Environmentalism and the pitfalls of doomsday rhetoric
Spring in Washington is a beautiful book. So much so that it sounds positively hokey to the modern ear. Today’s reader might be challenged to sit-straight faced through passages like this, about the sheer glory of the cherry blossoms’ annual performance in the capital’s Tidal Basin:
The scene was magical, as if reality had given way to an illusory kingdom of flower and light, the light shimmering and ghostlike in its reflection from the masses of bloom overhead […] The landscape was arrayed as if the earth were having its own mystic wedding festival, all in white close up, nacreous white in the distance, across the mirror of still water. (56)
It only gets better (or worse) when the focus turns to birdsongs and the unparalleled joy of getting one’s feet wet in the mud. The author, Louis J. Halle, was a U.S. State Department official and a foreign affairs professor, but he was a naturalist first and foremost. Thus the publication of Spring in Washington in 1947, a project which seems to have emerged from an allergic reaction to bureaucracy. Unfulfilled by his daily post, Halle decides to track the changing of the seasons in the nation’s capital, with the following rationale:
The city of Washington is not so well established a fact as 38º 53’ North, 77º 2’ West, which came first. The setting preceded the city and will survive it […] If I could learn just when spring arrived, in what manner and in what guises, I should have grown in knowledge of reality and established a bond of common experience with my fellow travelers in eternity. My monitoring of the seasons in off hours would thus be more substantial and altogether a more serious matter than anything I could do for the government. (5)
Day by day, bird by bird, and flowering tree by flowering tree, Halle describes the incremental changes we in the “hive” are too busy to notice. His daily observations are not mere accounting. They evolve into an argument about beauty and value. And more radically, they evolve into an argument about the moral implications of what we pay attention to.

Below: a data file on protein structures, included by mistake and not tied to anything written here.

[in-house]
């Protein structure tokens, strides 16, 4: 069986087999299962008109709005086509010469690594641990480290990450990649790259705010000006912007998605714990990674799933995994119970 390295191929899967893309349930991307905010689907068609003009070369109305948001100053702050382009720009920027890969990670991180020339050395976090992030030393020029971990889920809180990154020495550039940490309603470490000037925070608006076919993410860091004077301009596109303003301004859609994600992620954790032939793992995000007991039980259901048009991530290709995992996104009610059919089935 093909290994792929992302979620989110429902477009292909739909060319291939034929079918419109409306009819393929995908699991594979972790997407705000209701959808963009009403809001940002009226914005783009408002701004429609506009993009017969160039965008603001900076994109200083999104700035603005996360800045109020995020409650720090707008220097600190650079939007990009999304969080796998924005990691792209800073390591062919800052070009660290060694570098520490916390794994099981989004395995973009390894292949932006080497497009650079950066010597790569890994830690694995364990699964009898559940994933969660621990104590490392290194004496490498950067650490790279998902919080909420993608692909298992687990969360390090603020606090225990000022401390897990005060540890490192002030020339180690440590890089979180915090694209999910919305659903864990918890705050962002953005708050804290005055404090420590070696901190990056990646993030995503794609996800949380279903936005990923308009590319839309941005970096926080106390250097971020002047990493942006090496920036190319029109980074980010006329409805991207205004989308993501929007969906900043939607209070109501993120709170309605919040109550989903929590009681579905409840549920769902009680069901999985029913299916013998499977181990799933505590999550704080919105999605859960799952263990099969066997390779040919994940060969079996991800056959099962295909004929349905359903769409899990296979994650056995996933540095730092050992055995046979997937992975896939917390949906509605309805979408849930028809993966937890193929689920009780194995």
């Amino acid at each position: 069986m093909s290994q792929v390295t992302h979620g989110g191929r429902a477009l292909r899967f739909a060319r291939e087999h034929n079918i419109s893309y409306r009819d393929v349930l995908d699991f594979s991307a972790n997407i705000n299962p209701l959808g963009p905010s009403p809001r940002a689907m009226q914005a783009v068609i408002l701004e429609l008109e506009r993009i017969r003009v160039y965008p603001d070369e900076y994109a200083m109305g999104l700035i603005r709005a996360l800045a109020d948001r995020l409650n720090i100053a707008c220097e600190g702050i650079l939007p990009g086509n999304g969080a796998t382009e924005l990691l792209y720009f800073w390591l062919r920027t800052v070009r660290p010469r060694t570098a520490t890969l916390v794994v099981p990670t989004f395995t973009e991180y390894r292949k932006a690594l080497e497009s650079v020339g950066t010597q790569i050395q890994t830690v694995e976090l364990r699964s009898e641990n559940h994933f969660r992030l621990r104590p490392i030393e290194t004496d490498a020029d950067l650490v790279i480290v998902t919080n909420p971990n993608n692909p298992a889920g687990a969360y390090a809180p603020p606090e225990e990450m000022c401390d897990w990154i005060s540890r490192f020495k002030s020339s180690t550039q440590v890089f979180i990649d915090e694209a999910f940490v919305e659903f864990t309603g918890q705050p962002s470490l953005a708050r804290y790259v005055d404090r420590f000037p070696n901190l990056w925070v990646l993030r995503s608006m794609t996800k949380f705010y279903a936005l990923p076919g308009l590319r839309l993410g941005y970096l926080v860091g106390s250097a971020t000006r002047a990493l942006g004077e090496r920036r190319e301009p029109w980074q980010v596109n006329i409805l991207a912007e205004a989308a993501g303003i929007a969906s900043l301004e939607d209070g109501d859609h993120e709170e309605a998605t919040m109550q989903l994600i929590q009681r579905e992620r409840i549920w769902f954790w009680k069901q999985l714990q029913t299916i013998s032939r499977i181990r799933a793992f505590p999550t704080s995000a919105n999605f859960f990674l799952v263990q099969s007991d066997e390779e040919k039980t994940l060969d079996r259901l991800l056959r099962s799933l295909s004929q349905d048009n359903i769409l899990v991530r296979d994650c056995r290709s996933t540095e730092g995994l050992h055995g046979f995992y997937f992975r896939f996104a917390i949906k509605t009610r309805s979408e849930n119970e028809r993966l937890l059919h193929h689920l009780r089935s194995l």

I come to the conclusion that only nature in its pure form is absolutely beautiful, that any distortion of nature lessens its beauty by so much. The form of an airplane is beautiful to the extent that its lines, like those of a bird, are imposed by the natural element through which it moves. It is beautiful in that it expresses the nature of air, revealing natural laws. (106)
In the United States in 2020, we don’t think about beauty this way. We don’t think about technology this way. We appreciate nature on occasion, as a vacation retreat or a desktop background, but we don’t truly love it. We don’t form a relationship with it.
Naturalism, of the type Halle (and, it’s worth saying, presidents like Washington, Jefferson, and both Roosevelts) practiced, has ceased to exist. We have a sterile replacement in the modern sciences, which have become classes to pass and then forget, stepping stones on the way to college and a career. Our government funds STEM programs not to enrich the citizen or the society, but to get the citizen a job so that the country’s economy is more competitive. “The essential sterility of science,” Halle writes, “is evident in our own contemporary decline and fall” (182).
For all its good cheer, Spring in Washington warns us that our attention spans have consequences, and this invocation of decline and fall has no better analogue than modern green movements. Halle’s rhetorical flourishes only serve to underline how, when environmentalism and politics intersect, the message so often fails.
There are times when it is the job of what we would call “messaging” to move a population on an issue, and it simply doesn’t happen. The messengers may be right or wrong; that’s irrelevant. If the desired policy change lags because you can’t mobilize people around an issue, your rhetoric has failed.
That this is the case in the United States almost goes without saying. Our withdrawal from the Paris Agreement is only one data point in a long history of delaying climate action and environmental protections. As the climate crisis becomes increasingly dire, it becomes increasingly clear that this country has not seen a more catastrophic rhetorical failure than its green movements. If naturalism died long ago, environmentalism is stillborn.